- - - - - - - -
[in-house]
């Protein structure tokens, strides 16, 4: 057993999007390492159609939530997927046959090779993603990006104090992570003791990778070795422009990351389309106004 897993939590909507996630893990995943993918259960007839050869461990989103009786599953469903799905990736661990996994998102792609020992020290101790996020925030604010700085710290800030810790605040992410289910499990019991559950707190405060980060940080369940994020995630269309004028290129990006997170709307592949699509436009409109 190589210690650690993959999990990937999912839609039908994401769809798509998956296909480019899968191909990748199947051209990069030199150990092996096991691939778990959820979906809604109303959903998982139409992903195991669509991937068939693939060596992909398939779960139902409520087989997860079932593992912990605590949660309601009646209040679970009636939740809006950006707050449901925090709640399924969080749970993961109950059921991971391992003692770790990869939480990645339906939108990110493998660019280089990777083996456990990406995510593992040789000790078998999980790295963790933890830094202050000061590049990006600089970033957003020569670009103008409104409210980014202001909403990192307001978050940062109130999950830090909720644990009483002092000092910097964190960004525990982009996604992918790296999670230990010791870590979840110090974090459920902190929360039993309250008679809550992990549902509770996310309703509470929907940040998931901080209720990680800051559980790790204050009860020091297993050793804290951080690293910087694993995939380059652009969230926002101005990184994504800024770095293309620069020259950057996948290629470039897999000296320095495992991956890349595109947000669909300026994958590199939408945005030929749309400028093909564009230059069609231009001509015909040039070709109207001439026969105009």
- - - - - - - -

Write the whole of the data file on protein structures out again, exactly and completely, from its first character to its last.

[in-house]
């Protein structure tokens, strides 16, 4: 057993999007390492159609939530997927046959090779993603990006104090992570003791990778070795422009990351389309106004 897993939590909507996630893990995943993918259960007839050869461990989103009786599953469903799905990736661990996994998102792609020992020290101790996020925030604010700085710290800030810790605040992410289910499990019991559950707190405060980060940080369940994020995630269309004028290129990006997170709307592949699509436009409109 190589210690650690993959999990990937999912839609039908994401769809798509998956296909480019899968191909990748199947051209990069030199150990092996096991691939778990959820979906809604109303959903998982139409992903195991669509991937068939693939060596992909398939779960139902409520087989997860079932593992912990605590949660309601009646209040679970009636939740809006950006707050449901925090709640399924969080749970993961109950059921991971391992003692770790990869939480990645339906939108990110493998660019280089990777083996456990990406995510593992040789000790078998999980790295963790933890830094202050000061590049990006600089970033957003020569670009103008409104409210980014202001909403990192307001978050940062109130999950830090909720644990009483002092000092910097964190960004525990982009996604992918790296999670230990010791870590979840110090974090459920902190929360039993309250008679809550992990549902509770996310309703509470929907940040998931901080209720990680800051559980790790204050009860020091297993050793804290951080690293910087694993995939380059652009969230926002101005990184994504800024770095293309620069020259950057996948290629470039897999000296320095495992991956890349595109947000669909300026994958590199939408945005030929749309400028093909564009230059069609231009001509015909040039070709109207001439026969105009």